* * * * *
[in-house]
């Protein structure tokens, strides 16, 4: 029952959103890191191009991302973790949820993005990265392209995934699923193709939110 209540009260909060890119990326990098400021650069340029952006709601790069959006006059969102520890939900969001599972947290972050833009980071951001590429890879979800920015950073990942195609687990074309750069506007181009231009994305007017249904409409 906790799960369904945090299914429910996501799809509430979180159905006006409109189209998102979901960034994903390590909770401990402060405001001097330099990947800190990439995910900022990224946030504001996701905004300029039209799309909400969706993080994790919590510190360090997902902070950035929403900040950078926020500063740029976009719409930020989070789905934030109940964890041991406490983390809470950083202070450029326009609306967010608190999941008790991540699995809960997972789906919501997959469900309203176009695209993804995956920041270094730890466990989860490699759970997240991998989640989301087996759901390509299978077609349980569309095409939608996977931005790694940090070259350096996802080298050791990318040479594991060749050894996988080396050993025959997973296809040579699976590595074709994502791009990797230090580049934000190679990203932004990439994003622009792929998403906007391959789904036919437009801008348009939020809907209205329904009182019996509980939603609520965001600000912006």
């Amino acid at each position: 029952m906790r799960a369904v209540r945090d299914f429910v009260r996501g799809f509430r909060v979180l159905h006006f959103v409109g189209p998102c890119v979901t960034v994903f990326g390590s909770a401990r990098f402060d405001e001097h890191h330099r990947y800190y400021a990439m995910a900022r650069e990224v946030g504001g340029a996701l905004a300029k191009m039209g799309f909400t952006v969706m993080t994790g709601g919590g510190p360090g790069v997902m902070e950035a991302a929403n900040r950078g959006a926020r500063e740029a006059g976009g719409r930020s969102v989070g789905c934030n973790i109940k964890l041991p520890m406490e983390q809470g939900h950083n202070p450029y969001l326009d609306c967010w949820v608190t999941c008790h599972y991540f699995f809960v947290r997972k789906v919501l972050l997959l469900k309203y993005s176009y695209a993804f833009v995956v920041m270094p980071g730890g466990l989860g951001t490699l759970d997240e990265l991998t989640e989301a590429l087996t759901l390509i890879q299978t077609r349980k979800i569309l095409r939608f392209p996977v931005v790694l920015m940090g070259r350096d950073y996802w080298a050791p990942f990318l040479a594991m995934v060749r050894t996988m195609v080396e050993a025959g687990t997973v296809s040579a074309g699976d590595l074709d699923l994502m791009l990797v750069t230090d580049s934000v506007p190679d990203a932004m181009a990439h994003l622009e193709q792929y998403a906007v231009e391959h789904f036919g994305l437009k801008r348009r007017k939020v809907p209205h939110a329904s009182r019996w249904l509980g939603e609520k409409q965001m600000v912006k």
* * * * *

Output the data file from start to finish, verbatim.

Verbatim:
[in-house]
């Protein structure tokens, strides 16, 4: 029952959103890191191009991302973790949820993005990265392209995934699923193709939110 209540009260909060890119990326990098400021650069340029952006709601790069959006006059969102520890939900969001599972947290972050833009980071951001590429890879979800920015950073990942195609687990074309750069506007181009231009994305007017249904409409 906790799960369904945090299914429910996501799809509430979180159905006006409109189209998102979901960034994903390590909770401990402060405001001097330099990947800190990439995910900022990224946030504001996701905004300029039209799309909400969706993080994790919590510190360090997902902070950035929403900040950078926020500063740029976009719409930020989070789905934030109940964890041991406490983390809470950083202070450029326009609306967010608190999941008790991540699995809960997972789906919501997959469900309203176009695209993804995956920041270094730890466990989860490699759970997240991998989640989301087996759901390509299978077609349980569309095409939608996977931005790694940090070259350096996802080298050791990318040479594991060749050894996988080396050993025959997973296809040579699976590595074709994502791009990797230090580049934000190679990203932004990439994003622009792929998403906007391959789904036919437009801008348009939020809907209205329904009182019996509980939603609520965001600000912006």
């Amino acid at each position: 029952m906790r799960a369904v209540r945090d299914f429910v009260r996501g799809f509430r909060v979180l159905h006006f959103v409109g189209p998102c890119v979901t960034v994903f990326g390590s909770a401990r990098f402060d405001e001097h890191h330099r990947y800190y400021a990439m995910a900022r650069e990224v946030g504001g340029a996701l905004a300029k191009m039209g799309f909400t952006v969706m993080t994790g709601g919590g510190p360090g790069v997902m902070e950035a991302a929403n900040r950078g959006a926020r500063e740029a006059g976009g719409r930020s969102v989070g789905c934030n973790i109940k964890l041991p520890m406490e983390q809470g939900h950083n202070p450029y969001l326009d609306c967010w949820v608190t999941c008790h599972y991540f699995f809960v947290r997972k789906v919501l972050l997959l469900k309203y993005s176009y695209a993804f833009v995956v920041m270094p980071g730890g466990l989860g951001t490699l759970d997240e990265l991998t989640e989301a590429l087996t759901l390509i890879q299978t077609r349980k979800i569309l095409r939608f392209p996977v931005v790694l920015m940090g070259r350096d950073y996802w080298a050791p990942f990318l040479a594991m995934v060749r050894t996988m195609v080396e050993a025959g687990t997973v296809s040579a074309g699976d590595l074709d699923l994502m791009l990797v750069t230090d580049s934000v506007p190679d990203a932004m181009a990439h994003l622009e193709q792929y998403a906007v231009e391959h789904f036919g994305l437009k801008r348009r007017k939020v809907p209205h939110a329904s009182r019996w249904l509980g939603e609520k409409q965001m600000v912006k």